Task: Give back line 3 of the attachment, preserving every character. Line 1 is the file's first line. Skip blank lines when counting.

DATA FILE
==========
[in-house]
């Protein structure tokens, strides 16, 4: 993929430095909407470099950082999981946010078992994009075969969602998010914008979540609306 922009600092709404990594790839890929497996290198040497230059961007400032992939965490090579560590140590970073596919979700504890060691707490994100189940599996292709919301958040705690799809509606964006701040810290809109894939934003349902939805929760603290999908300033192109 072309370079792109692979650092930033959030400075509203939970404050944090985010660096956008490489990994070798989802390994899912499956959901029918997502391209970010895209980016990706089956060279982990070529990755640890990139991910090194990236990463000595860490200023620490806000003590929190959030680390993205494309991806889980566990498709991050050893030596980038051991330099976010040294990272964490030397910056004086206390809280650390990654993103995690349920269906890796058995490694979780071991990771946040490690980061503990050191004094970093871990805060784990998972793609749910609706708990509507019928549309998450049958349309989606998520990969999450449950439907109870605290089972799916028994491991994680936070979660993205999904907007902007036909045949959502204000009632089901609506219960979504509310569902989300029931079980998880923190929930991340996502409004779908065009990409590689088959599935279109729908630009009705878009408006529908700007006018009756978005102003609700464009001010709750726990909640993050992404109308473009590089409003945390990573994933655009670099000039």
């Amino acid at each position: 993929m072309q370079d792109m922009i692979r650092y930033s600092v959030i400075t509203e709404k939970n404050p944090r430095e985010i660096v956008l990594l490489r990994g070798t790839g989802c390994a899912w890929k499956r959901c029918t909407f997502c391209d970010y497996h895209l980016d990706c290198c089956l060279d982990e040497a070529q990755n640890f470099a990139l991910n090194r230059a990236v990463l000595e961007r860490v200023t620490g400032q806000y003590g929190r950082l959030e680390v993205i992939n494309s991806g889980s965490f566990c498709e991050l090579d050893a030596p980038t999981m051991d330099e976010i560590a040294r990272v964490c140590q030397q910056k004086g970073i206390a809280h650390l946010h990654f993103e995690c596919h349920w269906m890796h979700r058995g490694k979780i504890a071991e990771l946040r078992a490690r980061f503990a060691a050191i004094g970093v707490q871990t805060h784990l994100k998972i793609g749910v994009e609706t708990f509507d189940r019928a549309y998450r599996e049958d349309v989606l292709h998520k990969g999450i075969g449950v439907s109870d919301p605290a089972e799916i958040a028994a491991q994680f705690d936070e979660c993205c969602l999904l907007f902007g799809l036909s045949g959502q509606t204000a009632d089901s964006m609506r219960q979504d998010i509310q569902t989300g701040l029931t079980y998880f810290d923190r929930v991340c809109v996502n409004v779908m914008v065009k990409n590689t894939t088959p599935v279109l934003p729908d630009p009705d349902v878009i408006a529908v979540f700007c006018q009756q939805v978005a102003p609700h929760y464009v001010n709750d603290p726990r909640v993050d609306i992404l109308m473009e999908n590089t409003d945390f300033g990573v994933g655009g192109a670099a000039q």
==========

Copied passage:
């Amino acid at each position: 993929m072309q370079d792109m922009i692979r650092y930033s600092v959030i400075t509203e709404k939970n404050p944090r430095e985010i660096v956008l990594l490489r990994g070798t790839g989802c390994a899912w890929k499956r959901c029918t909407f997502c391209d970010y497996h895209l980016d990706c290198c089956l060279d982990e040497a070529q990755n640890f470099a990139l991910n090194r230059a990236v990463l000595e961007r860490v200023t620490g400032q806000y003590g929190r950082l959030e680390v993205i992939n494309s991806g889980s965490f566990c498709e991050l090579d050893a030596p980038t999981m051991d330099e976010i560590a040294r990272v964490c140590q030397q910056k004086g970073i206390a809280h650390l946010h990654f993103e995690c596919h349920w269906m890796h979700r058995g490694k979780i504890a071991e990771l946040r078992a490690r980061f503990a060691a050191i004094g970093v707490q871990t805060h784990l994100k998972i793609g749910v994009e609706t708990f509507d189940r019928a549309y998450r599996e049958d349309v989606l292709h998520k990969g999450i075969g449950v439907s109870d919301p605290a089972e799916i958040a028994a491991q994680f705690d936070e979660c993205c969602l999904l907007f902007g799809l036909s045949g959502q509606t204000a009632d089901s964006m609506r219960q979504d998010i509310q569902t989300g701040l029931t079980y998880f810290d923190r929930v991340c809109v996502n409004v779908m914008v065009k990409n590689t894939t088959p599935v279109l934003p729908d630009p009705d349902v878009i408006a529908v979540f700007c006018q009756q939805v978005a102003p609700h929760y464009v001010n709750d603290p726990r909640v993050d609306i992404l109308m473009e999908n590089t409003d945390f300033g990573v994933g655009g192109a670099a000039q």